These things are really easy to make. All you need is something for the body (she used stones, I used craft glass since stones around here are hard to come by), paint, pipe cleaners, and regular old white glue (i.e. Elmer's).
I will admit that these were a little difficult for me to find. Darian and I went to more than a few stores before we happened upon these in Michael's. After the handy dandy 50% off coupon I had, I think I spent about $2 per bag (I bought two).
As I knew that I was going to be doing quite a few Halloween projects requiring black paint, I nabbed this large bottle of acrylic paint at JoAnn the other day. It was happily on sale, making it about $2 as well...but I paid $0 thanks to a remaining balance on a birthday gift card.
Paint your stones with the acrylic paint and allow them to dry for a little over an hour. Don't worry about coating them super thick, these babies seem to do pretty well with just a nice even single coating.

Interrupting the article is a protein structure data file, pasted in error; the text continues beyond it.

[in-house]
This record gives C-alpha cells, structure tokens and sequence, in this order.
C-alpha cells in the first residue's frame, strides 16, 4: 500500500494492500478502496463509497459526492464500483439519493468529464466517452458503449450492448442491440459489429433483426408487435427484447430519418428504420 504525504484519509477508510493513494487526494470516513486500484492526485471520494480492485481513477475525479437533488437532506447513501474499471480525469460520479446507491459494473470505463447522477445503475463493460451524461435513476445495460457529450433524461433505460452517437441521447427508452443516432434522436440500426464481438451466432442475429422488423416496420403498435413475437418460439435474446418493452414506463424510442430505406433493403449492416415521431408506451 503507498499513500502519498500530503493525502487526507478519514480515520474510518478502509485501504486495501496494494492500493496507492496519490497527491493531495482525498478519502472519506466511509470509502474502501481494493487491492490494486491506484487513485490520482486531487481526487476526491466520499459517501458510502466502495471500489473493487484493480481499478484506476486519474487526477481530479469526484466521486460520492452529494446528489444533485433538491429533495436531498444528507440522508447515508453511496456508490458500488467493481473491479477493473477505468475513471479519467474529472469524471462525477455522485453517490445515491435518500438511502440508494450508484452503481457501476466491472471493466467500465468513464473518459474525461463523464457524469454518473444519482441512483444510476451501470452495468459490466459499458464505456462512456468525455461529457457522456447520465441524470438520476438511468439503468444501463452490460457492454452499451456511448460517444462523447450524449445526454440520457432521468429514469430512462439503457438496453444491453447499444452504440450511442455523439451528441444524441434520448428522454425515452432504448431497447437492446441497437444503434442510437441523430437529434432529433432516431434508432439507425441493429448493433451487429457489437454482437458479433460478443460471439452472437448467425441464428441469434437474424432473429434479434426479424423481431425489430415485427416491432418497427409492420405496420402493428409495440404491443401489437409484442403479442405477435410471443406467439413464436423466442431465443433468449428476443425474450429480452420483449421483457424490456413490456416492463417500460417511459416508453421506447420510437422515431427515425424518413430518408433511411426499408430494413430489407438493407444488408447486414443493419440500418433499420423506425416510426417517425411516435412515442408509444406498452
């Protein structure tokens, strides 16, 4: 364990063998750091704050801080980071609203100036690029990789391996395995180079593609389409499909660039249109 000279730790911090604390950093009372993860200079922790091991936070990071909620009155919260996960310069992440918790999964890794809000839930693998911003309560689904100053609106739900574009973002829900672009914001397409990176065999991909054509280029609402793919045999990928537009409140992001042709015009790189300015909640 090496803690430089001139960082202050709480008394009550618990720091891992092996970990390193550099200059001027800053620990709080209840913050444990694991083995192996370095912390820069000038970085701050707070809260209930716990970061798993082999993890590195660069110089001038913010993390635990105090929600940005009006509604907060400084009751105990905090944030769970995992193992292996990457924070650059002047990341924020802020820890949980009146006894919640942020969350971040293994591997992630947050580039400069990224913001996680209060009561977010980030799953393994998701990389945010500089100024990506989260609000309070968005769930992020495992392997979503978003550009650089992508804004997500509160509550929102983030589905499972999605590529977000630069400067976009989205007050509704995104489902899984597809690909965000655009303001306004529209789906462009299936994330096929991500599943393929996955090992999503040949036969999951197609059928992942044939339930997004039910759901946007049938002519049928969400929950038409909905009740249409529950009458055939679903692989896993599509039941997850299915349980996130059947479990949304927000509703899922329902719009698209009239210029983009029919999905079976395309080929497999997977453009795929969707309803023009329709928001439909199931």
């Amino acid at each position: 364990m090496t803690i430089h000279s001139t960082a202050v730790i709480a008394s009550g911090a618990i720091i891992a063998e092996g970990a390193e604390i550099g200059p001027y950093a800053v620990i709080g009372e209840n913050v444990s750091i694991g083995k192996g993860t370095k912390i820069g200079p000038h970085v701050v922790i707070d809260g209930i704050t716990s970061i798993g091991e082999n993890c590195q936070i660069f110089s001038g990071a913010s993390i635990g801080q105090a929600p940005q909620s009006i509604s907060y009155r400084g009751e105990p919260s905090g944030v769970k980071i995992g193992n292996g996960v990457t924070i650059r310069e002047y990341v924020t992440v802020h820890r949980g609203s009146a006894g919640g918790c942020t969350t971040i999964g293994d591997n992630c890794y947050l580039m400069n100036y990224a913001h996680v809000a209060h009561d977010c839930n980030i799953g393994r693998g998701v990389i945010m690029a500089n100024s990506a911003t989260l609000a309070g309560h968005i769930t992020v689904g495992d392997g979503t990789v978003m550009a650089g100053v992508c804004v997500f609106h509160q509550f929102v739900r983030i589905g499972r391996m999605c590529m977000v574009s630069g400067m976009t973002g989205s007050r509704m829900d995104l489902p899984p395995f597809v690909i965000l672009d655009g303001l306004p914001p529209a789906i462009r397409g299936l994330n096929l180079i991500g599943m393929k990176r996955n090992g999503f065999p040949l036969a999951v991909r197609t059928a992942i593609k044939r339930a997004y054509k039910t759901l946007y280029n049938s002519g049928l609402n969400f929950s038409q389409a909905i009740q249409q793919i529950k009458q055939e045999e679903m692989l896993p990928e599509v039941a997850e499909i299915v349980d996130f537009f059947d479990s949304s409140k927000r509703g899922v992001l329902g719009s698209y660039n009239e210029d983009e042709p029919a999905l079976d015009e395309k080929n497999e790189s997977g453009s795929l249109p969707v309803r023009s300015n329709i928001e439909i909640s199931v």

Each spider will require two pipe cleaners. I bought mine in bulk last year. They've come in handy for making ribbon bows and other random items.
Using a wire cutter, clip each pipe cleaner in half.
Line up the resulting eight pieces in an asterisk. Try to keep the ends as even as possible...otherwise your spider will look a little lopsided.
Once you have your eight legs, start with one pipe cleaner and bend each end under the base and to the other side. Rotate around to make sure all four pieces get bent. This will hold your spider together.
Then bend the last 1/2" or so of the leg to give it a nice little curve and pop your spider up off the ground.
Assemble your spiders by placing some white glue at the center base of the legs and adding a stone body. Allow them to dry for at least an hour (preferably two or three).
Once they're done, disperse randomly throughout your house for a little extra Halloweeny feel.
The mantle is getting there...piece by piece. Adding the spiders to the spooky bottles and the Halloween banner is helping. A couple more steps and we'll be set...
This post is part of a series. To read the other posts, click here.